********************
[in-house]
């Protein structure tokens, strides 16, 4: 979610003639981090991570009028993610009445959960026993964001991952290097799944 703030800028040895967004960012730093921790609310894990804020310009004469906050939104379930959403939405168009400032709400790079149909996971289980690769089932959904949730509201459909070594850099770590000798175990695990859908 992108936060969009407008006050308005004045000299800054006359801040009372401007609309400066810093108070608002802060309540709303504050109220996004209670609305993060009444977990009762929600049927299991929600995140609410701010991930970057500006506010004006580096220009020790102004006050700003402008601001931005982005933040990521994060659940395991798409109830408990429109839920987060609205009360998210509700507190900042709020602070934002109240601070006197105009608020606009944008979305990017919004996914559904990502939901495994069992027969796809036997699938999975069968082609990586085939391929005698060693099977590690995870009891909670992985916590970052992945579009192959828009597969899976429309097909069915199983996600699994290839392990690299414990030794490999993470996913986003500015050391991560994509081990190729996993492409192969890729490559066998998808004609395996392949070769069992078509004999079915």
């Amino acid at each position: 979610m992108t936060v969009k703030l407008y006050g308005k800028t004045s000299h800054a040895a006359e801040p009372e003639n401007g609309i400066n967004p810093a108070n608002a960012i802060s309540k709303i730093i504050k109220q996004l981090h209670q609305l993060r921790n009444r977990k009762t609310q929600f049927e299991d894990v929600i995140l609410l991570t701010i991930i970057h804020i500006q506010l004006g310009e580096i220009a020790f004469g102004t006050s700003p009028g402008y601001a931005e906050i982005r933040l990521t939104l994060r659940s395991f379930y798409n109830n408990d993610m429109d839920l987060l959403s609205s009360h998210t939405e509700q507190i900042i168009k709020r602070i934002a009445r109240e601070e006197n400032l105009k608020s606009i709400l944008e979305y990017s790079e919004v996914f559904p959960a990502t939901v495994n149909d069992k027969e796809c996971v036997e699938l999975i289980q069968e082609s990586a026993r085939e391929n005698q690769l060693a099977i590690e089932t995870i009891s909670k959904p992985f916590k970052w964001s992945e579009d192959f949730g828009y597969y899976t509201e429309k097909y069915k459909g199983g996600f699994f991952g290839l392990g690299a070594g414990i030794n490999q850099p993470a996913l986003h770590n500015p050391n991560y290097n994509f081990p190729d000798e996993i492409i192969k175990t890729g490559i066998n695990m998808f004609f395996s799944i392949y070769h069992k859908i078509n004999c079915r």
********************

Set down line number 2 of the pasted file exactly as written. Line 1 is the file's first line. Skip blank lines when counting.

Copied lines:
């Protein structure tokens, strides 16, 4: 979610003639981090991570009028993610009445959960026993964001991952290097799944 703030800028040895967004960012730093921790609310894990804020310009004469906050939104379930959403939405168009400032709400790079149909996971289980690769089932959904949730509201459909070594850099770590000798175990695990859908 992108936060969009407008006050308005004045000299800054006359801040009372401007609309400066810093108070608002802060309540709303504050109220996004209670609305993060009444977990009762929600049927299991929600995140609410701010991930970057500006506010004006580096220009020790102004006050700003402008601001931005982005933040990521994060659940395991798409109830408990429109839920987060609205009360998210509700507190900042709020602070934002109240601070006197105009608020606009944008979305990017919004996914559904990502939901495994069992027969796809036997699938999975069968082609990586085939391929005698060693099977590690995870009891909670992985916590970052992945579009192959828009597969899976429309097909069915199983996600699994290839392990690299414990030794490999993470996913986003500015050391991560994509081990190729996993492409192969890729490559066998998808004609395996392949070769069992078509004999079915």